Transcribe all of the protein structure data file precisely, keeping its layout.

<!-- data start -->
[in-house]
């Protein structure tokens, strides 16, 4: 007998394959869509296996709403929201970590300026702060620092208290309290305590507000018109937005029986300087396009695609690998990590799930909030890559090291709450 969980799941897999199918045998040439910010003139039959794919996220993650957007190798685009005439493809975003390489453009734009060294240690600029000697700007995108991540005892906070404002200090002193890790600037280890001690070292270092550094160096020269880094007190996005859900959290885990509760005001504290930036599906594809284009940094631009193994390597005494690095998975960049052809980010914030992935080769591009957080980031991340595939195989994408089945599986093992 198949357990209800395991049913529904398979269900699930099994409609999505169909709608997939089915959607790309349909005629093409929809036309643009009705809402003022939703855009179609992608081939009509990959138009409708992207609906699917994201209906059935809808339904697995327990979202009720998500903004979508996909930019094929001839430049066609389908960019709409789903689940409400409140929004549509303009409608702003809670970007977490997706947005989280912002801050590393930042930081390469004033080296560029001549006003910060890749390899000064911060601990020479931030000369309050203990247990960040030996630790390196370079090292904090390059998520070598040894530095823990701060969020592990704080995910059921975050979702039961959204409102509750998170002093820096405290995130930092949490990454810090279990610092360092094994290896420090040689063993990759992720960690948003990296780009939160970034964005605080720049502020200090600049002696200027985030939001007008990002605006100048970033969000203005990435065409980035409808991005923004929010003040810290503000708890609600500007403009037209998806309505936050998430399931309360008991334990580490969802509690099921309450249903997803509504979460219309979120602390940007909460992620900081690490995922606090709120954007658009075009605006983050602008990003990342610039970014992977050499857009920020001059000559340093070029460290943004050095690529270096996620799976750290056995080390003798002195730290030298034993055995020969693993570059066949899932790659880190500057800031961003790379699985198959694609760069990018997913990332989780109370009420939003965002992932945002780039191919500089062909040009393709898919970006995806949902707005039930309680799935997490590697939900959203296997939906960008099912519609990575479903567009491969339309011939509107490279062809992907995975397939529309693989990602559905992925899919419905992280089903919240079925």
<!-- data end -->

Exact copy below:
[in-house]
């Protein structure tokens, strides 16, 4: 007998394959869509296996709403929201970590300026702060620092208290309290305590507000018109937005029986300087396009695609690998990590799930909030890559090291709450 969980799941897999199918045998040439910010003139039959794919996220993650957007190798685009005439493809975003390489453009734009060294240690600029000697700007995108991540005892906070404002200090002193890790600037280890001690070292270092550094160096020269880094007190996005859900959290885990509760005001504290930036599906594809284009940094631009193994390597005494690095998975960049052809980010914030992935080769591009957080980031991340595939195989994408089945599986093992 198949357990209800395991049913529904398979269900699930099994409609999505169909709608997939089915959607790309349909005629093409929809036309643009009705809402003022939703855009179609992608081939009509990959138009409708992207609906699917994201209906059935809808339904697995327990979202009720998500903004979508996909930019094929001839430049066609389908960019709409789903689940409400409140929004549509303009409608702003809670970007977490997706947005989280912002801050590393930042930081390469004033080296560029001549006003910060890749390899000064911060601990020479931030000369309050203990247990960040030996630790390196370079090292904090390059998520070598040894530095823990701060969020592990704080995910059921975050979702039961959204409102509750998170002093820096405290995130930092949490990454810090279990610092360092094994290896420090040689063993990759992720960690948003990296780009939160970034964005605080720049502020200090600049002696200027985030939001007008990002605006100048970033969000203005990435065409980035409808991005923004929010003040810290503000708890609600500007403009037209998806309505936050998430399931309360008991334990580490969802509690099921309450249903997803509504979460219309979120602390940007909460992620900081690490995922606090709120954007658009075009605006983050602008990003990342610039970014992977050499857009920020001059000559340093070029460290943004050095690529270096996620799976750290056995080390003798002195730290030298034993055995020969693993570059066949899932790659880190500057800031961003790379699985198959694609760069990018997913990332989780109370009420939003965002992932945002780039191919500089062909040009393709898919970006995806949902707005039930309680799935997490590697939900959203296997939906960008099912519609990575479903567009491969339309011939509107490279062809992907995975397939529309693989990602559905992925899919419905992280089903919240079925």